“I am sure that the recent harassment allegations would also lead to a relook by startups at their HR policies and practices. Given that one of the complaints was made on social media, employers may prefer to adopt stringent social media usage policy by employees,“ said Shroff.


Sensitisation to gender, experts said, is essential to promoting a healthy work culture. And ensuring that a workplace is genderdiverse may be a good step to begin with, believe employees at some internet companies.

“41% of the workforce at Zomato are women and we have seven women in top management roles.I have not heard of or witnessed any unpleasant or sexually offensive cases,“ said a female employee at the restaurant listings and food-delivery company.She had joined Zomato after her former boss at a cement-to-retail conglomerate made sexual advances at her. A lack of resolution of the incident had compelled her to quit.

But even at Zomato, which has raised about $220 million from investors, employees ET spoke with said they were not aware of any workshops conducted to sensitise employees on sexual harassment for at least a year. Zomato declined to respond to queries sent by ET.

At ScoopWhoop, though, gender diversity may not have proved an effective deterrent.

The media website has a dedicated news section called `Women’ carrying headlines such as `Iceland is making it illegal to pay men more than women. World, are you listening?’ and `The story of the rape that resulted in the formation of India’s sexual harassment law’–a reference to the Vishaka Guidelines that were superseded by the Sexual Harassment Act of 2013.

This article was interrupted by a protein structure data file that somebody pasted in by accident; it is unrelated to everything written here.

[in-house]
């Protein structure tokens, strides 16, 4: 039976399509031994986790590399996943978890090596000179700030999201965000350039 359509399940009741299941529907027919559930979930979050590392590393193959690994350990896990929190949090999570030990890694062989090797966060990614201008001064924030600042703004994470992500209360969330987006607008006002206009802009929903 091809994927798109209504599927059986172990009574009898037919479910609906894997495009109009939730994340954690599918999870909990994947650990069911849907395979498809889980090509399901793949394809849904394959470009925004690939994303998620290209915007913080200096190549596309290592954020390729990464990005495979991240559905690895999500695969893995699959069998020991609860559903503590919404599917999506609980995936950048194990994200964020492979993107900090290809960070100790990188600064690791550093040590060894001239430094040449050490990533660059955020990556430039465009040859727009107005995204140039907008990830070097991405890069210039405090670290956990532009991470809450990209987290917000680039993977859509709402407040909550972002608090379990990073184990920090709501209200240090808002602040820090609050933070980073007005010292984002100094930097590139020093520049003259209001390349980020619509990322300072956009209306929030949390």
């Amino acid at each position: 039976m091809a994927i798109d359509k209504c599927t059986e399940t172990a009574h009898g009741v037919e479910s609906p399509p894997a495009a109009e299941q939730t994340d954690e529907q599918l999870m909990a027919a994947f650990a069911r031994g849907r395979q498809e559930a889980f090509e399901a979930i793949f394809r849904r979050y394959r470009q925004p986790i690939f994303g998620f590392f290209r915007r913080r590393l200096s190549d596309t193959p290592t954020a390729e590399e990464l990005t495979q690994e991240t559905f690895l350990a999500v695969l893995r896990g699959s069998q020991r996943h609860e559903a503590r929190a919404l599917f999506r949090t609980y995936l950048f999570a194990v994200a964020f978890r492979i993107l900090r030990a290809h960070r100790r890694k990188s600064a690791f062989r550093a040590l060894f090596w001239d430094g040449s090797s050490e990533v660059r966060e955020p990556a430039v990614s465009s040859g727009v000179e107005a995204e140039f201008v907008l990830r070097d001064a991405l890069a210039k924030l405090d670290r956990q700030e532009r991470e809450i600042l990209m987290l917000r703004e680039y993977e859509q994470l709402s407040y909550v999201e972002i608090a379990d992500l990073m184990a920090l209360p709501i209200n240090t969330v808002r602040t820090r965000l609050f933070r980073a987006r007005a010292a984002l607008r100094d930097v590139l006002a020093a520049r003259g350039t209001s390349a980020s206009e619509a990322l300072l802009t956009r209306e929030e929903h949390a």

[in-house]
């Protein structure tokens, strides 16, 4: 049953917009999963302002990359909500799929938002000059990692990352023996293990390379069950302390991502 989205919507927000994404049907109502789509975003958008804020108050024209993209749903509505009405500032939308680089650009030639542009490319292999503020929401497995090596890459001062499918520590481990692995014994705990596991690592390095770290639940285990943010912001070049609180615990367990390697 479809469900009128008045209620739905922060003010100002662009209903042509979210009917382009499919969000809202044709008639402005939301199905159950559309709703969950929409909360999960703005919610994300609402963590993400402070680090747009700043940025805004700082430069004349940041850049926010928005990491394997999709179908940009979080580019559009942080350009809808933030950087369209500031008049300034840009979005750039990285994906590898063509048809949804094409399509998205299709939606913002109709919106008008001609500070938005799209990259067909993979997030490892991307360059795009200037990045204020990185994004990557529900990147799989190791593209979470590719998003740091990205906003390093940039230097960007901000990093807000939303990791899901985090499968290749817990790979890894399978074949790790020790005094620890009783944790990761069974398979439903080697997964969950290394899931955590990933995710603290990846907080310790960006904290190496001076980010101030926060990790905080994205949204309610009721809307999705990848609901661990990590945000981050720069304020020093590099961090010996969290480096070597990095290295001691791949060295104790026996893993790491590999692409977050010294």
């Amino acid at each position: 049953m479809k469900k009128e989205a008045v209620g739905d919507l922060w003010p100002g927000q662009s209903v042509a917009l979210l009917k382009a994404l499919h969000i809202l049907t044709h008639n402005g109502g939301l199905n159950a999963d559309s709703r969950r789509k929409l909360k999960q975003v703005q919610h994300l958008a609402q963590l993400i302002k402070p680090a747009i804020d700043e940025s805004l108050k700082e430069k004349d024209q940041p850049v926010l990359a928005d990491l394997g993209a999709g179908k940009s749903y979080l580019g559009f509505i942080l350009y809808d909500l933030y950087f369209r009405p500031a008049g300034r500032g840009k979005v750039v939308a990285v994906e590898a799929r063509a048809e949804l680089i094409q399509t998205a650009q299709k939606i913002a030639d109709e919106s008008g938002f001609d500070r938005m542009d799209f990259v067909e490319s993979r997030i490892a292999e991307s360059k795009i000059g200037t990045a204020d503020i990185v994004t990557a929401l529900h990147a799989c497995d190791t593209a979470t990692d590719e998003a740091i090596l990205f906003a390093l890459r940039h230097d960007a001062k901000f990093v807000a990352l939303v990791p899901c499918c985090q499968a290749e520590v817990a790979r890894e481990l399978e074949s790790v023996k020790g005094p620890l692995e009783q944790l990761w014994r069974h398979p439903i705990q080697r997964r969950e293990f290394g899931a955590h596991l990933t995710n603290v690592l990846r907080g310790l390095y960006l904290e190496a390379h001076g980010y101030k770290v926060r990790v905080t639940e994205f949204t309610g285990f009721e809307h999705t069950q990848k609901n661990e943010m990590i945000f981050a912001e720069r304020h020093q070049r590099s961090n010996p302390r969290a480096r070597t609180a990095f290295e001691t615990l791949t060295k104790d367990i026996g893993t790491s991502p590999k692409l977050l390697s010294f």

In a statement issued after a former employee filed a complaint with the police against cofounder Pandey, ScoopWhoop said that women comprise about 40% of its workforce and the company has equal representation at the senior leadership level. It also said that the former employee’s complaint had been forwarded to its internal complaints committee and that the company “strongly condemns any kind of harassment at the workplace.“

TVF, too, had said in response to the allegations against founder Kumar that it had an internal committee to handle sexual harassment cases.

However, employees of ScoopWhoop and TVF whom ET spoke with said they were unaware of the existence of an internal complaints committee.

ScoopWhoop has so far raised more than $5 million from investors. TVF raised $10 million from Tiger Global Management in February last year.


A few startups do exist that take the issue of sexual harassment very seriously, capital or no capital.

“There is a very strong culture (at BankBazaar) in terms of awareness of sexual harassment redressal mechanisms and there are extensive sessions on educating employees about the various members in the (internal complaints) committee and how a complaint can be raised if any,“ said a female employee at financial marketplace.Awareness and training sessions are conducted every six months for all employees, she said.

BankBazaar’s internal committee received a complaint last year but it found that the case related to a breach of professional etiquette and not sexual harassment. The erring employee was issued a formal warning on the instructions of the committee. “We collected feedback from the complainant that the case was handled to their satisfaction and ensured that there were no other facets of the matter that were affecting them,“ said Sriram Vaidhyanathan, chief HR officer, BankBazaar.

Online furniture startup Pepperfry conducts regular meetings and workshops in addition to circulating training material among employees to familiarise them with the sexual harassment Act and the redressal process for any complaint. “We also require new folks joining the organisation to go through an e-training on the Act and our expectations of each employee,“ said founder Ambareesh Murty.

At UpGrad, a woman came forward with a complaint after the educationtech startup, following news of the TVF case, sent an internal email on the company’s non-tolerance to sexual harassment. UpGrad’s internal “committee spoke with both the complainant and the respondent. Further verification with two other employees who faced similar incidents proved that the accused was indeed guilty and he was asked to leave immediately,“ said a female employee at the company..